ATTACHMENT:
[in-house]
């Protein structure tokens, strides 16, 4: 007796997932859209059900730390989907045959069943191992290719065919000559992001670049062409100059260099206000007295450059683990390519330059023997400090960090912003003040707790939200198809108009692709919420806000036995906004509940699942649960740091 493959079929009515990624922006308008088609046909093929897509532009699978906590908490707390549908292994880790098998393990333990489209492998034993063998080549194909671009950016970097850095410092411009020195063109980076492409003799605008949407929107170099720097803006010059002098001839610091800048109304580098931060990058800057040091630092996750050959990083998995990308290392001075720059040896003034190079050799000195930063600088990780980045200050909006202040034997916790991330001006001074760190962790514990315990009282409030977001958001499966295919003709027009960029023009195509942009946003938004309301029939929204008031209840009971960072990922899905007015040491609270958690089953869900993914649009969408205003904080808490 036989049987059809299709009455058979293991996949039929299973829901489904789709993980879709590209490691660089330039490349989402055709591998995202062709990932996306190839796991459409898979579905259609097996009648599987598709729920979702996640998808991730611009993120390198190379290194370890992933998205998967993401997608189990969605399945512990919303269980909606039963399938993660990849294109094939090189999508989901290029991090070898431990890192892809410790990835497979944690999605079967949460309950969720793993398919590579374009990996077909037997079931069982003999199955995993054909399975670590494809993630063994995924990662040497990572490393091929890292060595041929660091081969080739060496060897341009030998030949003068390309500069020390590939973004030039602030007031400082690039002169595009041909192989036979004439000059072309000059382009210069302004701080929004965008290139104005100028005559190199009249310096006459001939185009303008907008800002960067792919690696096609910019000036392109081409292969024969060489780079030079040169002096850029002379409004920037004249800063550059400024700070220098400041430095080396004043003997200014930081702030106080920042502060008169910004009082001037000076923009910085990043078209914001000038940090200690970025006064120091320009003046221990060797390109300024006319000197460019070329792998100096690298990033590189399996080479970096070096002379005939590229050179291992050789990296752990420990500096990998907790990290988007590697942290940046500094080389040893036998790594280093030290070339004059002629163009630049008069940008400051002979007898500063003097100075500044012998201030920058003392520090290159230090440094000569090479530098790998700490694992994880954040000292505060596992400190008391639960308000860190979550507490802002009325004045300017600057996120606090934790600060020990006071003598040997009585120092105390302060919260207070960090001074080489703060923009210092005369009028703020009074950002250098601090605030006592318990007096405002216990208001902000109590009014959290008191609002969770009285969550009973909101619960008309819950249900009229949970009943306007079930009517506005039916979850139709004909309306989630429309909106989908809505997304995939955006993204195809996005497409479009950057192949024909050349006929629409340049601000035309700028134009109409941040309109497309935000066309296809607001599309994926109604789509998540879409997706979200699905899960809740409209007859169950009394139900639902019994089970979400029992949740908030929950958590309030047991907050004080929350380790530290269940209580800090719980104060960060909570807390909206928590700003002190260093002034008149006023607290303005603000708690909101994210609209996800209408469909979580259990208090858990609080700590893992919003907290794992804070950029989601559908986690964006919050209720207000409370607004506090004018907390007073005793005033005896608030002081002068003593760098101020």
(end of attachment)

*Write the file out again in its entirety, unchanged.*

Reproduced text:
[in-house]
């Protein structure tokens, strides 16, 4: 007796997932859209059900730390989907045959069943191992290719065919000559992001670049062409100059260099206000007295450059683990390519330059023997400090960090912003003040707790939200198809108009692709919420806000036995906004509940699942649960740091 493959079929009515990624922006308008088609046909093929897509532009699978906590908490707390549908292994880790098998393990333990489209492998034993063998080549194909671009950016970097850095410092411009020195063109980076492409003799605008949407929107170099720097803006010059002098001839610091800048109304580098931060990058800057040091630092996750050959990083998995990308290392001075720059040896003034190079050799000195930063600088990780980045200050909006202040034997916790991330001006001074760190962790514990315990009282409030977001958001499966295919003709027009960029023009195509942009946003938004309301029939929204008031209840009971960072990922899905007015040491609270958690089953869900993914649009969408205003904080808490 036989049987059809299709009455058979293991996949039929299973829901489904789709993980879709590209490691660089330039490349989402055709591998995202062709990932996306190839796991459409898979579905259609097996009648599987598709729920979702996640998808991730611009993120390198190379290194370890992933998205998967993401997608189990969605399945512990919303269980909606039963399938993660990849294109094939090189999508989901290029991090070898431990890192892809410790990835497979944690999605079967949460309950969720793993398919590579374009990996077909037997079931069982003999199955995993054909399975670590494809993630063994995924990662040497990572490393091929890292060595041929660091081969080739060496060897341009030998030949003068390309500069020390590939973004030039602030007031400082690039002169595009041909192989036979004439000059072309000059382009210069302004701080929004965008290139104005100028005559190199009249310096006459001939185009303008907008800002960067792919690696096609910019000036392109081409292969024969060489780079030079040169002096850029002379409004920037004249800063550059400024700070220098400041430095080396004043003997200014930081702030106080920042502060008169910004009082001037000076923009910085990043078209914001000038940090200690970025006064120091320009003046221990060797390109300024006319000197460019070329792998100096690298990033590189399996080479970096070096002379005939590229050179291992050789990296752990420990500096990998907790990290988007590697942290940046500094080389040893036998790594280093030290070339004059002629163009630049008069940008400051002979007898500063003097100075500044012998201030920058003392520090290159230090440094000569090479530098790998700490694992994880954040000292505060596992400190008391639960308000860190979550507490802002009325004045300017600057996120606090934790600060020990006071003598040997009585120092105390302060919260207070960090001074080489703060923009210092005369009028703020009074950002250098601090605030006592318990007096405002216990208001902000109590009014959290008191609002969770009285969550009973909101619960008309819950249900009229949970009943306007079930009517506005039916979850139709004909309306989630429309909106989908809505997304995939955006993204195809996005497409479009950057192949024909050349006929629409340049601000035309700028134009109409941040309109497309935000066309296809607001599309994926109604789509998540879409997706979200699905899960809740409209007859169950009394139900639902019994089970979400029992949740908030929950958590309030047991907050004080929350380790530290269940209580800090719980104060960060909570807390909206928590700003002190260093002034008149006023607290303005603000708690909101994210609209996800209408469909979580259990208090858990609080700590893992919003907290794992804070950029989601559908986690964006919050209720207000409370607004506090004018907390007073005793005033005896608030002081002068003593760098101020």